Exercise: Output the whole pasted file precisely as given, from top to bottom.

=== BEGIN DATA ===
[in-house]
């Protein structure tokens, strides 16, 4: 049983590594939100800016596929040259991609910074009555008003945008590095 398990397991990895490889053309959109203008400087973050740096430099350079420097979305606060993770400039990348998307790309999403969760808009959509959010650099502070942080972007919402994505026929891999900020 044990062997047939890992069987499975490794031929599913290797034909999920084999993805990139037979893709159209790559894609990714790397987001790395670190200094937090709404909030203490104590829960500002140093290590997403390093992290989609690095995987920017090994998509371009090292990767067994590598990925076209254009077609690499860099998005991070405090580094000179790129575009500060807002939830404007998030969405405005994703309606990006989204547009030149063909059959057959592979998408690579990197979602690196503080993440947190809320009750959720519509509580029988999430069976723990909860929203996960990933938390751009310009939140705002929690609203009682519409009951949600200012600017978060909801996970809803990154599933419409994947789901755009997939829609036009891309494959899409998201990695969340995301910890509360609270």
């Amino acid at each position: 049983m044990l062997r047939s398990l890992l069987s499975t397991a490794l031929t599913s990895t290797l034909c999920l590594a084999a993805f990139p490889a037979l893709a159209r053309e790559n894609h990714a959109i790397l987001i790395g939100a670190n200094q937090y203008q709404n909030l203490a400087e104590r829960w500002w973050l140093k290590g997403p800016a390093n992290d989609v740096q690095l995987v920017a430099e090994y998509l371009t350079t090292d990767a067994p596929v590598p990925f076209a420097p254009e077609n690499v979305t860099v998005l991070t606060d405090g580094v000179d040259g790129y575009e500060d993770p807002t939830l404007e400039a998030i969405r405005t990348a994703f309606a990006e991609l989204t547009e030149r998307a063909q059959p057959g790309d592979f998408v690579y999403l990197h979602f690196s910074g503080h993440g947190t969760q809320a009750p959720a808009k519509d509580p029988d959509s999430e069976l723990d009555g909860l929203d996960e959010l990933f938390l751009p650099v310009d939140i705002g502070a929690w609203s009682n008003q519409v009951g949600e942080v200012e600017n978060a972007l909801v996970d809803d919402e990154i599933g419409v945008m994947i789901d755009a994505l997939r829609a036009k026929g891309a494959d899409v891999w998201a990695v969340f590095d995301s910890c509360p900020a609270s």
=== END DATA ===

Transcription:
[in-house]
């Protein structure tokens, strides 16, 4: 049983590594939100800016596929040259991609910074009555008003945008590095 398990397991990895490889053309959109203008400087973050740096430099350079420097979305606060993770400039990348998307790309999403969760808009959509959010650099502070942080972007919402994505026929891999900020 044990062997047939890992069987499975490794031929599913290797034909999920084999993805990139037979893709159209790559894609990714790397987001790395670190200094937090709404909030203490104590829960500002140093290590997403390093992290989609690095995987920017090994998509371009090292990767067994590598990925076209254009077609690499860099998005991070405090580094000179790129575009500060807002939830404007998030969405405005994703309606990006989204547009030149063909059959057959592979998408690579990197979602690196503080993440947190809320009750959720519509509580029988999430069976723990909860929203996960990933938390751009310009939140705002929690609203009682519409009951949600200012600017978060909801996970809803990154599933419409994947789901755009997939829609036009891309494959899409998201990695969340995301910890509360609270």
């Amino acid at each position: 049983m044990l062997r047939s398990l890992l069987s499975t397991a490794l031929t599913s990895t290797l034909c999920l590594a084999a993805f990139p490889a037979l893709a159209r053309e790559n894609h990714a959109i790397l987001i790395g939100a670190n200094q937090y203008q709404n909030l203490a400087e104590r829960w500002w973050l140093k290590g997403p800016a390093n992290d989609v740096q690095l995987v920017a430099e090994y998509l371009t350079t090292d990767a067994p596929v590598p990925f076209a420097p254009e077609n690499v979305t860099v998005l991070t606060d405090g580094v000179d040259g790129y575009e500060d993770p807002t939830l404007e400039a998030i969405r405005t990348a994703f309606a990006e991609l989204t547009e030149r998307a063909q059959p057959g790309d592979f998408v690579y999403l990197h979602f690196s910074g503080h993440g947190t969760q809320a009750p959720a808009k519509d509580p029988d959509s999430e069976l723990d009555g909860l929203d996960e959010l990933f938390l751009p650099v310009d939140i705002g502070a929690w609203s009682n008003q519409v009951g949600e942080v200012e600017n978060a972007l909801v996970d809803d919402e990154i599933g419409v945008m994947i789901d755009a994505l997939r829609a036009k026929g891309a494959d899409v891999w998201a990695v969340f590095d995301s910890c509360p900020a609270s």